Well, the fact that the verb isn't conjugated to match should have tipped you off... (it would be ich mache, if anything).
There isn't a German word for "baby"? How did they refer to infants before this foreign word was inserted in the language?
There isn't an English word for "cousin", "aunt", or "uncle"? How did they refer to their not-quite-immediate family members before these foreign words were inserted in the language?
Actually, it's not quite the same -- in German, the word Säugling (literally: a "suck-ling", or one that sucks or nurses) still exists, but Baby is much more common. (While in English, I don't think any form of the former relationship names has survived.)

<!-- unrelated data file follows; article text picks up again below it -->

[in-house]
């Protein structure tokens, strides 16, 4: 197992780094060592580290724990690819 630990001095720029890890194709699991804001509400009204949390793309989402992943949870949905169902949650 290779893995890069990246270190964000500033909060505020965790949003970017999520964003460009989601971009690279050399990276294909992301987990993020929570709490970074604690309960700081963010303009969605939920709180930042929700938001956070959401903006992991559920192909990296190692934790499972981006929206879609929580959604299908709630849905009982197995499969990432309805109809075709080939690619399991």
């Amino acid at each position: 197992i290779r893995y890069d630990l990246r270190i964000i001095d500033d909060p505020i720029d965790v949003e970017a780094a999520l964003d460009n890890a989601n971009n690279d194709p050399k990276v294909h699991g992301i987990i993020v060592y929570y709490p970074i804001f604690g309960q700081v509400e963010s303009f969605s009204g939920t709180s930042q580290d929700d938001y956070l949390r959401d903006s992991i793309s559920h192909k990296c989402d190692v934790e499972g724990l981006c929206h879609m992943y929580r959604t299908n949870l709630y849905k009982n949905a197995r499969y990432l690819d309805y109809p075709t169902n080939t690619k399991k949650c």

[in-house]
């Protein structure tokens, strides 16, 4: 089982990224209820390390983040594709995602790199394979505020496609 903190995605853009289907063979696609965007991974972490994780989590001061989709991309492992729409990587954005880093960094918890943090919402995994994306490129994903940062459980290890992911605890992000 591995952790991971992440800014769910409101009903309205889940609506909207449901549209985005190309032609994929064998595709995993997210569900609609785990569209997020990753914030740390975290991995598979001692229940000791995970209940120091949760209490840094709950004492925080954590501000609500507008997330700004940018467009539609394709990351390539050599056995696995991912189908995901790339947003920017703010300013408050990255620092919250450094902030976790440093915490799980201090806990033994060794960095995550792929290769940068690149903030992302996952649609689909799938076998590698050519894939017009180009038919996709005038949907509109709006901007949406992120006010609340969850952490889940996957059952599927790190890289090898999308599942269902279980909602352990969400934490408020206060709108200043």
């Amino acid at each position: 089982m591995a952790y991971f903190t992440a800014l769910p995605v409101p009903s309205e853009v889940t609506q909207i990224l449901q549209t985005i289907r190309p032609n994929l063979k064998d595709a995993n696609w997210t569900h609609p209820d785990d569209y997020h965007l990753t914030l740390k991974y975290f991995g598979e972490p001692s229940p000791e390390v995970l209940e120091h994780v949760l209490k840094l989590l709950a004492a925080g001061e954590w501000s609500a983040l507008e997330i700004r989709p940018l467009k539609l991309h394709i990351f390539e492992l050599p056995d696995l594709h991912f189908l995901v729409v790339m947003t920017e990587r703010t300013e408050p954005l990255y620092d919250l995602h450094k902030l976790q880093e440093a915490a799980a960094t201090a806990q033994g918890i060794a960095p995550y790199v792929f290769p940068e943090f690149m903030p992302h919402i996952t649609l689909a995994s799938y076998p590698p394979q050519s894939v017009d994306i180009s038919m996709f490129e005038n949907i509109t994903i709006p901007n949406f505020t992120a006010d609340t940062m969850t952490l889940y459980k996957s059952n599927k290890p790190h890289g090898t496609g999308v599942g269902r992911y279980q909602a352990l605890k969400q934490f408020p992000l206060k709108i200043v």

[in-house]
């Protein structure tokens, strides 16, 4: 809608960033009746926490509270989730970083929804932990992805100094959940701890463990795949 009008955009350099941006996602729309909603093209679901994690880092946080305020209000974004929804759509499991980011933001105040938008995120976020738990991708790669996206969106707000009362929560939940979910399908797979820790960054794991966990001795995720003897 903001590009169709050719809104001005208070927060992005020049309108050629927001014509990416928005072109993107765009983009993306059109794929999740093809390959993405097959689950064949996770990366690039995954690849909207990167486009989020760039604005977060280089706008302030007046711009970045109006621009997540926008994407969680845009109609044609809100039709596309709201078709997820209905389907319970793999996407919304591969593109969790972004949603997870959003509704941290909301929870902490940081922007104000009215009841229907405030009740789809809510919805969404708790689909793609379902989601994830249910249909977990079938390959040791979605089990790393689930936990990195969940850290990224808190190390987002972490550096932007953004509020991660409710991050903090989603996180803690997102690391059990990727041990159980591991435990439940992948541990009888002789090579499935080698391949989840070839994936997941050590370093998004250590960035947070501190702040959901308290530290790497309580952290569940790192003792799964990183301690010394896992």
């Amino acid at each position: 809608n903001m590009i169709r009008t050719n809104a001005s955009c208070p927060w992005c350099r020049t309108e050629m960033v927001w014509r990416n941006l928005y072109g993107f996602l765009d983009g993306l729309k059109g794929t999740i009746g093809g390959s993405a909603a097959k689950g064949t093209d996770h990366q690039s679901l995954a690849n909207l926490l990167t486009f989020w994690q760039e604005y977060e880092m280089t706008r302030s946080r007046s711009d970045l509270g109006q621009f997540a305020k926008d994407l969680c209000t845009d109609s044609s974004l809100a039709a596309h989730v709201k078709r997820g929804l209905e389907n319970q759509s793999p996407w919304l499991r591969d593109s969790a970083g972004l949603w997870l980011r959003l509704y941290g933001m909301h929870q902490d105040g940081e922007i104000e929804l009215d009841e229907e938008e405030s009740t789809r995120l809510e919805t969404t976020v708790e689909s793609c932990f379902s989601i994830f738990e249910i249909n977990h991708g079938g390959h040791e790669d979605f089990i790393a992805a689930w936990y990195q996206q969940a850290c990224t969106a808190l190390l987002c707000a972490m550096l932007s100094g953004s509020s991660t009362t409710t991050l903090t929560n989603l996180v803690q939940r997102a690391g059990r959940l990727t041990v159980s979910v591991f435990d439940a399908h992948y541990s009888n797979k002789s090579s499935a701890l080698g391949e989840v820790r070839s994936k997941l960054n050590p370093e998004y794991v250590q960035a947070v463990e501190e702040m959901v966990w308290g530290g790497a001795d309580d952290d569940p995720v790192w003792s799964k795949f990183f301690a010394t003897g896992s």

If you want to sound like a native speaker, don't shy away from well-established loanwords.
Similarly, don't try to use Schreibstube instead of Büro or Gesichtserker instead of Nase etc. I'm not even sure there are native words for Straße or Fenster.
Use Baby. Use Party. Use Handy.
Perhaps you don't have to say Weekend.
"Fenster" (window) clearly come from the Latin "fenestra", which makes sense, since they probably came along with the Roman occupation of what is now part of Germany.
Baby' is pronounced like the english word. I thought in German, A' sounds only as in Answar not as in Baby, Cat..... So, is it an exception?
I hear it pronounced like (bah-bee). Not like in English. All my German friends say "bah-bee".
the proper way to spell babys IS babies. I am positively sure that is the correct way.